Muscadine could greatly benefit from heightened consumer acceptance and awareness, and thus marketability, of muscadines. Muscadines remain “niche” (appealing to small segment of population) in their market, perhaps due to social and cultural aspects that have made wine and winegrapes prominent, even in non-native, fungal disease-pervasive regions. It will be important for muscadines to gain a broader market footprint to encourage substantial muscadine industry growth. The muscadine industry is well positioned to take advantage of the “locally produced” and “organic” market segments, as muscadine are one of the very few crops that can meet both of these label requirements in the southeastern U.S.
Potential strategies to increase consumer demand are to highlight sustainability and nutraceutical benefits, and to continue the development of new cultivars with improved quality. Sustainability in agriculture relates to economically viable crops that promote environmentally sound cultural practices, stewardship of the land, and a benefit to the community. Muscadine can be successfully cultivated with minimal inputs thus permitting insect and arthropod communities to thrive. In muscadine vineyards, cover crops are managed in the row middles mitigating soil erosion. Muscadine are long-lived and in the southeastern U.S., there are multigenerational vineyards that have provided income sources benefiting local communities. These topics would make for good marketing points and areas for further research.
Recent work has shown that familiarity with muscadine products (wine, jams, jellies, health products, etc.) positively influences the purchasing of muscadine wine in the southern U.S. [61]. A key aspect in the expansion of the muscadine market will therefore be the development of products that appeal to consumers outside of the region and to those with no prior experience with muscadines. While belief about muscadine’s health benefits was only slightly influential in consumer decision to purchase muscadine wine [61], muscadine has tremendous nutritional benefits. Muscadine may be considered a super food due its high concentration of phenolic compounds [62] and compounds shown to limit cancer growth [62]. One possible route to increase marketability of muscadine products is to highlight the health benefits of muscadine consumption, akin to the recent trend for consumer acceptance of products made from “power fruits” such as acai berry, blueberry, and pomegranate. Recent research found muscadines contain a wide range of polyphenolic compounds with antioxidant antiplatelet properties, such as ellagic acid, anthocyanins and flavonols [62,63,64]. Muscadine grape skin extract has been reported to inhibit prostate cancer cell growth and induce apoptosis without affecting normal prostate epithelial cells [65,66,67,68]. Water-soluble muscadine seed extract (pH 3.3–3.78) has been reported to produce strong antimicrobial inhibition to Enterobacter sakazakii, which causes meningitis and necrotizing enterocolitis in infants [69]. In the past two decades, there has been an increasing interest in developing nutraceutical food products and pharmaceuticals from muscadine tissues including skin, seeds and pulp.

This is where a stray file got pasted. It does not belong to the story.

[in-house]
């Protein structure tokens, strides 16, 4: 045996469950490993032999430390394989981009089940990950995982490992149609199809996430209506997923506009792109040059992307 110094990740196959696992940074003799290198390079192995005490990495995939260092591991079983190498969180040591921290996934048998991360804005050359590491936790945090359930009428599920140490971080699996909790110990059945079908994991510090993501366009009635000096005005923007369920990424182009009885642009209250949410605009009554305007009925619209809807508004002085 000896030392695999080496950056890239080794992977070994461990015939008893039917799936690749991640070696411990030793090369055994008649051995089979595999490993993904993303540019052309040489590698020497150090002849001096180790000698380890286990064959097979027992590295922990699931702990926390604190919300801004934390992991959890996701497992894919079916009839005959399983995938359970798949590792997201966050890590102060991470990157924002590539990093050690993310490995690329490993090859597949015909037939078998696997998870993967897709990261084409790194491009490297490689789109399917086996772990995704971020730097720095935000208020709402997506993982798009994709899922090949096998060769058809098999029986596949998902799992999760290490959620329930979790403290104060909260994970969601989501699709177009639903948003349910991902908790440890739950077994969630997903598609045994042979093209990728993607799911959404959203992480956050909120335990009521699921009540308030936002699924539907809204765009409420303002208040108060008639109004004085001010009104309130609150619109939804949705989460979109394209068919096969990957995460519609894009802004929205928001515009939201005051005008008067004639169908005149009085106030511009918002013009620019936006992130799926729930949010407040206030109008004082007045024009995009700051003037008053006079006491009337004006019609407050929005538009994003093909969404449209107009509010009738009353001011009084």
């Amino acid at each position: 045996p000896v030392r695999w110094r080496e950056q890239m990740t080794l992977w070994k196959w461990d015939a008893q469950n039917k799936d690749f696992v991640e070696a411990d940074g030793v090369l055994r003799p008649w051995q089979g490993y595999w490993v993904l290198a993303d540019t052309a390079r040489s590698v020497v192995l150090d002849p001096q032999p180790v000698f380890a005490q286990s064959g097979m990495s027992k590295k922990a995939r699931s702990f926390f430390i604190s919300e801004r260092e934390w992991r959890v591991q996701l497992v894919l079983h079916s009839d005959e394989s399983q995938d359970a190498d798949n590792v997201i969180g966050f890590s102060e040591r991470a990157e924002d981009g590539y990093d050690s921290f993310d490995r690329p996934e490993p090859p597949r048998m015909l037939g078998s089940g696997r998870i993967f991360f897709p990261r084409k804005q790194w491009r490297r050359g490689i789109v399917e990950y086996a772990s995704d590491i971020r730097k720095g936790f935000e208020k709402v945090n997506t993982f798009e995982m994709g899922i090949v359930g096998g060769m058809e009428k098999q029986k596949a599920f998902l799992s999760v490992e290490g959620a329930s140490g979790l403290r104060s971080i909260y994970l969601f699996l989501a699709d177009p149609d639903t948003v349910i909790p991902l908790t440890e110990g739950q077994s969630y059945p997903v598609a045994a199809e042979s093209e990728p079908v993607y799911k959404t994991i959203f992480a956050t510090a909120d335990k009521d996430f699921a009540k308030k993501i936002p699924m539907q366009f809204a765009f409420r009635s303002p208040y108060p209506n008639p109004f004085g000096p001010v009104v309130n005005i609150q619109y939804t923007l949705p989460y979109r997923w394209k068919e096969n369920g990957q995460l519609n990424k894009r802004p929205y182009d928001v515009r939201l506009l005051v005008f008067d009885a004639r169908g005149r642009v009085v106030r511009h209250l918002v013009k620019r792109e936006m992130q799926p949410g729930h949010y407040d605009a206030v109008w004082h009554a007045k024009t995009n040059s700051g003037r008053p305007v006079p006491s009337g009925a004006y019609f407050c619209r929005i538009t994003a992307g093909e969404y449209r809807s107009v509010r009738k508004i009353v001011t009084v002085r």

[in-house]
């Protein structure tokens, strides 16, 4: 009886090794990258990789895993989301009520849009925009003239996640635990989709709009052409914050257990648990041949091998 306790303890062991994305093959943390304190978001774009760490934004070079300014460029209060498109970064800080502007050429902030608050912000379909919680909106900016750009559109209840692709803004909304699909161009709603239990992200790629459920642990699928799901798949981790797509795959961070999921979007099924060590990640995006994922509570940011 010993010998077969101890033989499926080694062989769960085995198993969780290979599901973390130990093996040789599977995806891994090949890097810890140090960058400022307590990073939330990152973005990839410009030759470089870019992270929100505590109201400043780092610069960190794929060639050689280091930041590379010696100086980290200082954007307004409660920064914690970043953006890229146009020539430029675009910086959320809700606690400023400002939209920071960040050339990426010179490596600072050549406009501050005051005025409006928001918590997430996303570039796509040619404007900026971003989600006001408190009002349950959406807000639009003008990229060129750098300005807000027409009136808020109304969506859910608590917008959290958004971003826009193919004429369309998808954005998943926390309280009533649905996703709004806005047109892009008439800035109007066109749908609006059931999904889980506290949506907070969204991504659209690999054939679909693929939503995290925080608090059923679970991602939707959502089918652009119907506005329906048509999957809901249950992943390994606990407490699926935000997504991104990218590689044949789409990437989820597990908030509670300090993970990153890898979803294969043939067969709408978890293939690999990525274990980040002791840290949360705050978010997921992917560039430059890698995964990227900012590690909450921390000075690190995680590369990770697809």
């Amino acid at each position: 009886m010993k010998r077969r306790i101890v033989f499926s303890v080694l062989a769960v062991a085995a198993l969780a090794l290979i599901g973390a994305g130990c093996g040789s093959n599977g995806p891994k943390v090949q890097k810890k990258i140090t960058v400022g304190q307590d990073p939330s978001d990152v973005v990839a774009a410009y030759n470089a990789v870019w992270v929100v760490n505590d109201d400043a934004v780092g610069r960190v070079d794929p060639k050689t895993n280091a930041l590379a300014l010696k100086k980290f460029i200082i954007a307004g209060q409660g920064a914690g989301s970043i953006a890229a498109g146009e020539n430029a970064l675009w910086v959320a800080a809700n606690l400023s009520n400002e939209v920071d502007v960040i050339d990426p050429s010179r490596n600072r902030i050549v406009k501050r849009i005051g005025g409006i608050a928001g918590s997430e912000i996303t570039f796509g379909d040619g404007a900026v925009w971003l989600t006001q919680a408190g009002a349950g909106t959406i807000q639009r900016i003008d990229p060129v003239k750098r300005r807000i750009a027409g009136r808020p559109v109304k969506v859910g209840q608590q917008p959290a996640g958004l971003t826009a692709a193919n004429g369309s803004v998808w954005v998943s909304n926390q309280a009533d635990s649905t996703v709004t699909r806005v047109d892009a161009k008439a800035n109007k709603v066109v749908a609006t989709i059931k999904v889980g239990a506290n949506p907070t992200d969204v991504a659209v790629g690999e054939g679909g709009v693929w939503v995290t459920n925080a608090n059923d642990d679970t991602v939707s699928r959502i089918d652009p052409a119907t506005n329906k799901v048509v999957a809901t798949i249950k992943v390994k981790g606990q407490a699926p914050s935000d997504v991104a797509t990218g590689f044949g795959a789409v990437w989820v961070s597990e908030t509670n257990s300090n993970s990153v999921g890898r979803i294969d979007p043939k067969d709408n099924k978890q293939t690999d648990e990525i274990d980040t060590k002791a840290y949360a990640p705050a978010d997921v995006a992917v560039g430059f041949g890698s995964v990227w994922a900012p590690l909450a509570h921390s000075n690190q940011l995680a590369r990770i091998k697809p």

Increasing the muscadine fresh fruit market will require a continued refinement of berry quality via traditional breeding efforts to compete with V. vinifera table grapes. Since the majority of fresh-market sales are for immediate consumption rather than processing, improved berry texture is a paramount trait. Consumers are unlikely to be accepting of muscadine berries with the traditional tough skins and soft flesh. Newer releases combine a crisp pulp with a tender skin [70,71]. However, a balance must be sought as selections with a very tender skin are more susceptible to cracking and splitting after precipitation from rain and overhead irrigation [72]. Seedlessness within muscadine would be an ideal trait that can improve consumer perception. Recently, stenospermocarpic seedlessness has been introgressed from V. vinifera into muscadine [58,73]. The development of seedless muscadine cultivars, especially if combined with superior flesh, skin, and flavor attributes, has the potential to compete in the marketplace with other fruit and berry crops.
Without increased consumption of muscadine, new technologies will be adopted slowly. Growers may use soil and tissue sampling to gauge fertilizer applications. However, unlike V. vinifera winegrape viticulturalists, muscadine growers have yet to crop thin, monitor canopy light levels, leaf thin, or be concerned with vineyard terroir. Generally, the greatest concern is monitoring the amount of precipitation to guide spray programs and irrigation. The lack of technological advancements in muscadine production may partially be due to a lack of regional research efforts relative to blueberries, peaches, and bunch grapes, all which have received greater research attention in the southeastern U.S. Muscadine growers are indeed interested in technologically advancing vineyard management and inputs; however, support is needed for research by which marketing and increased consumption could help generate funding.